It may not look like much, but this little plant is a meat-eating killer. Scientists took awhile to figure that out because of its never-before-seen adaptation: instead of a gooey bug-trapping "mouth" like that seen in Venus Flytraps and other familiar carnivorous plants, little Philcoxia minensis sends some of its leaves under the sand, where they await passing worms to gobble up.
In a study published January 9 in Proceedings of the National Academy of Sciences, scientists detailed their discovery, which came after suspicions that the plant—native to the Brazilian savannah—was getting more nutrients than its small root would provide. It was unusual that some of its leaves—normally used to gather sunlight—grew underground, especially since they were covered with a sticky substance similar to secretions of other meat-eating plants.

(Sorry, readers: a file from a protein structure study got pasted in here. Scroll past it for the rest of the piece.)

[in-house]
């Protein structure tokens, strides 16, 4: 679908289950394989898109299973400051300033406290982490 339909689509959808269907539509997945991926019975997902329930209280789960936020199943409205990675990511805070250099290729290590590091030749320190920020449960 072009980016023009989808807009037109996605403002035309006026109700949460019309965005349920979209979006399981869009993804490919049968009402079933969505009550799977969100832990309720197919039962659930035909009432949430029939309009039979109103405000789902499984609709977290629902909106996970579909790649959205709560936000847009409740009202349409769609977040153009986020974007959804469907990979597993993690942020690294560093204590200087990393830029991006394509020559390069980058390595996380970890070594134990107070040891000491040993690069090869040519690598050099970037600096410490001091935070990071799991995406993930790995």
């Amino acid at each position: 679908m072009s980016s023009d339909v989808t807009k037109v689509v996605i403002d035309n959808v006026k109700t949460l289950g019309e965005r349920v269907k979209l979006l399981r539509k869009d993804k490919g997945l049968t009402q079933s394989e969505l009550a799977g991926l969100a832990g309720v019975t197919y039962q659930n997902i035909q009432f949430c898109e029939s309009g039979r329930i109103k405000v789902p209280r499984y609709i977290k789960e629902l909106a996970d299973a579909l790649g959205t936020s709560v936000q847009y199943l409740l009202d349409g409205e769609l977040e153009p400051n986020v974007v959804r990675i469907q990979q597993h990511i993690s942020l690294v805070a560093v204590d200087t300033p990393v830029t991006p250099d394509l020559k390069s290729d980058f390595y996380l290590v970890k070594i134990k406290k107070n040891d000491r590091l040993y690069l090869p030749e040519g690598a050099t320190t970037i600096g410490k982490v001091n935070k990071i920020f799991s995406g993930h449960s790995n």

For the study, the researchers tagged tiny nematode worms with nitrogen and watched as the plants absorbed it. There are several novel aspects to this finding. The underground leaves, naturally, are new, but so is the plant's dependence on nematodes. Co-author Rafael Oliveira told Science magazine, "When I first saw the results, I couldn't believe those underground leaves were actually eating nematodes."
The study has launched a conversation about the adaptation of meat eating in plants. It turns out that becoming a carnivore might not be such a complicated adaptation as we thought. Co-author Peter Fritsch said, "There is a balance point where if there are not enough nutrients or not enough light it can push a plant toward carnivorous syndrome.”
Fritsch expressed suspicions that there might be many more killer plants out there than we've identified, telling Nature magazine that “This leads to the question of whether there are other carnivorous plants out there in families not known for carnivory.”